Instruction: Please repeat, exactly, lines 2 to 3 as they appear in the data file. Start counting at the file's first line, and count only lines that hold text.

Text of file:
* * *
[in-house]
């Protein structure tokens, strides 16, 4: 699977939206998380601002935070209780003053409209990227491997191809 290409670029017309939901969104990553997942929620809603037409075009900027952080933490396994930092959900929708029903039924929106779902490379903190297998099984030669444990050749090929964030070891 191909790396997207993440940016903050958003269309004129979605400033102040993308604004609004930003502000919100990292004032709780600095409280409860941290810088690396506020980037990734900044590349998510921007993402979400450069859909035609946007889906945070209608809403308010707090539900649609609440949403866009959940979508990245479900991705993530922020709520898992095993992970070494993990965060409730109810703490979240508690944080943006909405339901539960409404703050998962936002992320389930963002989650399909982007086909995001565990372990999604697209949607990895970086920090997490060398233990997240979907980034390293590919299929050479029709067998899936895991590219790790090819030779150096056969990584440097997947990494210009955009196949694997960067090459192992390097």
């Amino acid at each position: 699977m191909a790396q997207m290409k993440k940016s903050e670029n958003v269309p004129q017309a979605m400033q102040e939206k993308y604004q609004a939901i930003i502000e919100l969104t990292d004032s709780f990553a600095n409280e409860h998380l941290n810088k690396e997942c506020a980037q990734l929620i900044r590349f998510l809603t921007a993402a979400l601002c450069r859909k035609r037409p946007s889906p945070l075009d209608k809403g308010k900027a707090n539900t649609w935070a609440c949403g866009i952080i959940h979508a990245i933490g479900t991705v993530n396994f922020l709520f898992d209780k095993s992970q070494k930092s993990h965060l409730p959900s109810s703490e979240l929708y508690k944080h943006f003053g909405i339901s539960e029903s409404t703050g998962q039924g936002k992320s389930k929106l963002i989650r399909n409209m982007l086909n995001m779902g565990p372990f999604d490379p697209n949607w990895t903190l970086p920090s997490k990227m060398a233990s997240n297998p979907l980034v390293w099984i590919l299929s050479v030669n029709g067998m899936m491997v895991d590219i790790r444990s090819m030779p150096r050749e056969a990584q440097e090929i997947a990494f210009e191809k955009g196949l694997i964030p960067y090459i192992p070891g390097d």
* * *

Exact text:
């Protein structure tokens, strides 16, 4: 699977939206998380601002935070209780003053409209990227491997191809 290409670029017309939901969104990553997942929620809603037409075009900027952080933490396994930092959900929708029903039924929106779902490379903190297998099984030669444990050749090929964030070891 191909790396997207993440940016903050958003269309004129979605400033102040993308604004609004930003502000919100990292004032709780600095409280409860941290810088690396506020980037990734900044590349998510921007993402979400450069859909035609946007889906945070209608809403308010707090539900649609609440949403866009959940979508990245479900991705993530922020709520898992095993992970070494993990965060409730109810703490979240508690944080943006909405339901539960409404703050998962936002992320389930963002989650399909982007086909995001565990372990999604697209949607990895970086920090997490060398233990997240979907980034390293590919299929050479029709067998899936895991590219790790090819030779150096056969990584440097997947990494210009955009196949694997960067090459192992390097």
């Amino acid at each position: 699977m191909a790396q997207m290409k993440k940016s903050e670029n958003v269309p004129q017309a979605m400033q102040e939206k993308y604004q609004a939901i930003i502000e919100l969104t990292d004032s709780f990553a600095n409280e409860h998380l941290n810088k690396e997942c506020a980037q990734l929620i900044r590349f998510l809603t921007a993402a979400l601002c450069r859909k035609r037409p946007s889906p945070l075009d209608k809403g308010k900027a707090n539900t649609w935070a609440c949403g866009i952080i959940h979508a990245i933490g479900t991705v993530n396994f922020l709520f898992d209780k095993s992970q070494k930092s993990h965060l409730p959900s109810s703490e979240l929708y508690k944080h943006f003053g909405i339901s539960e029903s409404t703050g998962q039924g936002k992320s389930k929106l963002i989650r399909n409209m982007l086909n995001m779902g565990p372990f999604d490379p697209n949607w990895t903190l970086p920090s997490k990227m060398a233990s997240n297998p979907l980034v390293w099984i590919l299929s050479v030669n029709g067998m899936m491997v895991d590219i790790r444990s090819m030779p150096r050749e056969a990584q440097e090929i997947a990494f210009e191809k955009g196949l694997i964030p960067y090459i192992p070891g390097d």